Inventing Bablyon: Dmitry Kuzmin in conversation with Peter Golub on contemporary movements in Russian poetry [12 pages]

British poet Peter Riley in conversation with Todd Nathan Thorpe [21 pages]

======================= Reviews

Various authors: «The Grand Piano Project : Part 4:» San Francisco, 1975–80, reviewed by James Sherry

Fictitions: reviewed by Micaela Morrissette: Jesse Ball: «Samedi the Deafness»; Jenny Erpenbeck: «The Book of Words»; Daniel Grandbois: «Unlucky Lucky Days»; Joyelle McSweeney: «Flet»; Yannick Murphy: «Signed, Mata Hari»; Cees Nooteboom: «Lost Paradise»; Alice Sebold: «The Almost Moon»; T.H. White: «The Goshawk»; all reviewed by Micaela Morrissette

Rae Armantrout: «Next Life», reviewed by Kristina Marie Darling

Michael Ayres: «Kinetic» reviewed by Alistair Noon

Rachel Tzvia Back: «On Ruins and Return» reviewed by Andrew Mossin

Rachel Blau DuPlessis: «Torques: Drafts 58—76», reviewed by Patrick F. Durgin

Stephen Burt: «Parallel Play: Poems», reviewed by Michael Aiken

Mahmoud Darwish: «The Butterfly’s Burden», reviewed by Philip Metres

Angela Gardner: «Parts of Speech», reviewed by Pam Brown

Johannes Göransson: «A New Quarantine Will Take My Place», reviewed by Sean Kilpatrick

Noah Eli Gordon: «A Fiddle Pulled from the Throat of a Sparrow», reviewed by Andrew Grace

Arpine Konyalian Grenier: «Part, Part Euphrates», reviewed by Celia Lisset Alvarez

Anthony Hawley: »The Concerto Form», reviewed by Andrew Rippeon

Cath Kenneally: «Ci Vediamo», reviewed by Michael Aiken

Jennifer L. Knox: «Drunk By Noon», reviewed by John Findura

Ruth Lepson and Walter Crump: «Morphology», reviewed by John Mercuri Dooley

Lewis MacAdams: «The River: Books One, Two, and Three», reviewed by Patrick James Dunagan

Duncan McNaughton: «Bounce», a note by Robert Grenier

Paul Metcalf: «Collected Works», reviewed by David McCooey.

Philip Metres: «To See the Earth», reviewed by Christopher Kempf

Stephen Paul Miller: «Being with a Bullet» reviewed by Thomas Fink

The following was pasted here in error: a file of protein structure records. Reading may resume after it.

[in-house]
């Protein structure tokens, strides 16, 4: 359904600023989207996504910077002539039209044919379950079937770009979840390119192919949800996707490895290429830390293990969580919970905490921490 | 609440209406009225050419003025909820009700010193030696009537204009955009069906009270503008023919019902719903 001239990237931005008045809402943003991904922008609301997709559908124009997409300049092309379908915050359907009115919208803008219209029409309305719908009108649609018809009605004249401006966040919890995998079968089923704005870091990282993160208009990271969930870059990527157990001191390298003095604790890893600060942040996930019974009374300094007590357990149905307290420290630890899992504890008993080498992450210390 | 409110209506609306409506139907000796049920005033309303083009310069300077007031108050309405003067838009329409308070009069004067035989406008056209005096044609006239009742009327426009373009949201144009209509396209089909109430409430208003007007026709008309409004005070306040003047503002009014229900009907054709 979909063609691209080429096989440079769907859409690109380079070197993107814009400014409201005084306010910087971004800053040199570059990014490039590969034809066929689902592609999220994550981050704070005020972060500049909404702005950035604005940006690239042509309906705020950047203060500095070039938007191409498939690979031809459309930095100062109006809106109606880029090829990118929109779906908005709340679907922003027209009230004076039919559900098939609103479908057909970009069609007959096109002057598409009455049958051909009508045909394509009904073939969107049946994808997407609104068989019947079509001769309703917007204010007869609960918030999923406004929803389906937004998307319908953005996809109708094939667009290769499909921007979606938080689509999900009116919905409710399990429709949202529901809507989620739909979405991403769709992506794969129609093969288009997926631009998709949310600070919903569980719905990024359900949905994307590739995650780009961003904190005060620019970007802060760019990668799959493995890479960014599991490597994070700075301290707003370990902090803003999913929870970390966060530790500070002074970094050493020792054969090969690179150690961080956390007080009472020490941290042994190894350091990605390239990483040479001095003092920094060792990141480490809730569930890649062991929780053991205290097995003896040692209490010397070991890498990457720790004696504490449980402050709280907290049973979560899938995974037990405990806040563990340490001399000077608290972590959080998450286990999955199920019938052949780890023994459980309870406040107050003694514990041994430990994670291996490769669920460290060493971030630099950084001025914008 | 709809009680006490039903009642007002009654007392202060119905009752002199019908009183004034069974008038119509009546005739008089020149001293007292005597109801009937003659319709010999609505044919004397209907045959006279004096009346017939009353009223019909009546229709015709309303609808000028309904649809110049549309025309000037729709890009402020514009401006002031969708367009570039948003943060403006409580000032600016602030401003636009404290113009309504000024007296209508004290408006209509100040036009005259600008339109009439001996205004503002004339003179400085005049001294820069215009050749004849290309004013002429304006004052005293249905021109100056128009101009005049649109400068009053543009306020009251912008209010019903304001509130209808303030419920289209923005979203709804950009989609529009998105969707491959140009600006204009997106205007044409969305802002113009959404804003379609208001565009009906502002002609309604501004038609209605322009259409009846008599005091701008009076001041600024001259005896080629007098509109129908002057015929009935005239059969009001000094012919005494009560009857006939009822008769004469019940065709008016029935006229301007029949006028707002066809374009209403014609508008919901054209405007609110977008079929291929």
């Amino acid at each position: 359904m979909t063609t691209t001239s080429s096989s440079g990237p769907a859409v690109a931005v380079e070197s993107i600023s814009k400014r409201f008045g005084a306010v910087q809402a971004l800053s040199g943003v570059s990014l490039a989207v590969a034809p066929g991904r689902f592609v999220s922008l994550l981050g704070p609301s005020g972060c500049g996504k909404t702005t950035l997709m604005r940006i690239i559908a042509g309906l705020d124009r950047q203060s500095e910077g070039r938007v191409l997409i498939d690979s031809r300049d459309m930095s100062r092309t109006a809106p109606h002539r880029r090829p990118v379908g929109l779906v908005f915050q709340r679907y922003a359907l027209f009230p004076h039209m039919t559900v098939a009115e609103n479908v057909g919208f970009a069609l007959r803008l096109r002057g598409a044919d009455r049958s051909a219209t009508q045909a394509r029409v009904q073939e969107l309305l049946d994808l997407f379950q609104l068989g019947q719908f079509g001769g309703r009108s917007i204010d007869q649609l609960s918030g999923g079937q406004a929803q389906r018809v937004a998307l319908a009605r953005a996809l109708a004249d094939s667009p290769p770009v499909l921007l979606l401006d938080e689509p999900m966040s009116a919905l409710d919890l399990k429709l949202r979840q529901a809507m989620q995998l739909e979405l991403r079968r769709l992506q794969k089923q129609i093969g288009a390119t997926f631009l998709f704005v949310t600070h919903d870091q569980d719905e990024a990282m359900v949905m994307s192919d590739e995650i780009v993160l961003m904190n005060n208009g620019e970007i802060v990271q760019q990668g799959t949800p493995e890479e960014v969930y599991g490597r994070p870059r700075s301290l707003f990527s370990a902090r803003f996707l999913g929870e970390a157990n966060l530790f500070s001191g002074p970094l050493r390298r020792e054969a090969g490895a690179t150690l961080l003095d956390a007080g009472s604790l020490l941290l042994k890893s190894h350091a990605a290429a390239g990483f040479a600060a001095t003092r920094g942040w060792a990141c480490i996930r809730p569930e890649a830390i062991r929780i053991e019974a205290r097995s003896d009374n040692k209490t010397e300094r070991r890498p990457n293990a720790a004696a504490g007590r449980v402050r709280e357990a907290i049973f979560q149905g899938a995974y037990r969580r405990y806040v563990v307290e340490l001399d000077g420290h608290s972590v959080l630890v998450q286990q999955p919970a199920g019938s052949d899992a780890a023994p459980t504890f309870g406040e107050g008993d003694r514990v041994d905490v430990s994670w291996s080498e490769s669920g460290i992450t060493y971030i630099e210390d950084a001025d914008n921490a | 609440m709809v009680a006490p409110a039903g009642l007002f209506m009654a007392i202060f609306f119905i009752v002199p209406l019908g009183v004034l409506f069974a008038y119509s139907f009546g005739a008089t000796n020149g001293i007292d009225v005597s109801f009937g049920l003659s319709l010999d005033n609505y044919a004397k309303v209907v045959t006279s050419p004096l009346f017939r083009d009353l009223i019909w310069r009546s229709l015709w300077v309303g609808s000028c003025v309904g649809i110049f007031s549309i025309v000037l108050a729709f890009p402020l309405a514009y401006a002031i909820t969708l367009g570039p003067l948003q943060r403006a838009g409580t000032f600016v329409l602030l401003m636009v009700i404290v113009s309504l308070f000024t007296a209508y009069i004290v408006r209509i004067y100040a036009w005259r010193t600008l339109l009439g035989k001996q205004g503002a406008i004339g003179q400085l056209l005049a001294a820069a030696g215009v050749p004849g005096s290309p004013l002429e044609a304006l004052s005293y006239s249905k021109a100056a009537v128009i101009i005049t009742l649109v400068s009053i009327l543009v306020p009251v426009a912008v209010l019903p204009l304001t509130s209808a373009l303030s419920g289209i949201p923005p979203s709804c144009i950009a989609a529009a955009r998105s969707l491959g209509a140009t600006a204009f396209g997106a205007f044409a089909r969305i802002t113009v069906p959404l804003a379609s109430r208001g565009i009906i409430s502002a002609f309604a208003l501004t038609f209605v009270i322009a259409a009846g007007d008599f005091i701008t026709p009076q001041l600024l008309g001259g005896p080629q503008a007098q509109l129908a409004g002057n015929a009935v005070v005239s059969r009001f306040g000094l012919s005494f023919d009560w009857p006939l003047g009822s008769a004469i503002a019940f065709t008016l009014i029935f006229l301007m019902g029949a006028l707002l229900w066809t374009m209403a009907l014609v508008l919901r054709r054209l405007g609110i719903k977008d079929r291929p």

Maggie Nelson: «Women, the New York School, and Other True Abstractions», reviewed by Andrew Epstein

«OCHO» # 14, guest ed. Nick Piombino, reviewed by Nicholas Manning

«OCHO» # 15, ed. Francisco Aragón, reviewed by Craig Santos Perez

George Oppen: «Selected Prose, Daybooks, and Papers» Edited and with an Introduction by Stephen Cope; reviewed by Michael Heller: “Towards the Incomplete Work: A Note on Oppen’s «Daybooks»”

Ted Pelton: «Malcolm & Jack: and other famous American criminals», reviewed by Matthew Hotham

Claudia Rankine and Lisa Sewell, Eds., «American Poets in the Twenty-first Century: The New Poetics», reviewed by Andrew Browne

Sarah Riggs: «Waterwork», and «chain of minuscule decisions in the form of a feeling», reviewed by Tim Wright

Adrienne Rich: «Telephone Ringing in the Labyrinth», reviewed by Jill M. Neziri

Peter Robinson: «The Look of Goodbye: Poems 2001—2006» reviewed by Ben Hickman

Leonard Schwartz: «Ear and Ethos», reviewed by Christine Pagnoulle

Louis Zukofsky

Mark Scroggins: «The Poem of A Life: A Biography of Louis Zukofksy», reviewed by Nicholas Manning

Jeffrey Side: «Carrier of The Seed» reviewed by Pam Brown

Dale Smith: «Susquehanna», reviewed by David Hadbawnik

Jordan Stempleman: «Facings», reviewed by Adam Fieled

Keston Sutherland: «Hot White Andy», reviewed by John Wilkinson: Mandarin Ducks and Chee-chee Chokes

Eileen Tabios: «I Take Thee, English, for My Beloved», reviewed by Anny Ballardini

======================= The Dusie Kollektiv Chapbook Series

Susana Gardner: Preface: Some of the Spineless

Nicole Mauro: Introduction:

Samar Abulhassan: Farah

Jules Boykoff: from The Slow Motion Underneath

Eli Queen and Jessica Bozek: correspondence

Joseph Cooper: «Memory/Incision»,
or as it is now called, «Touch Me»

Michelle Detorie: Selection from
Dusie chap «Bellum Letters»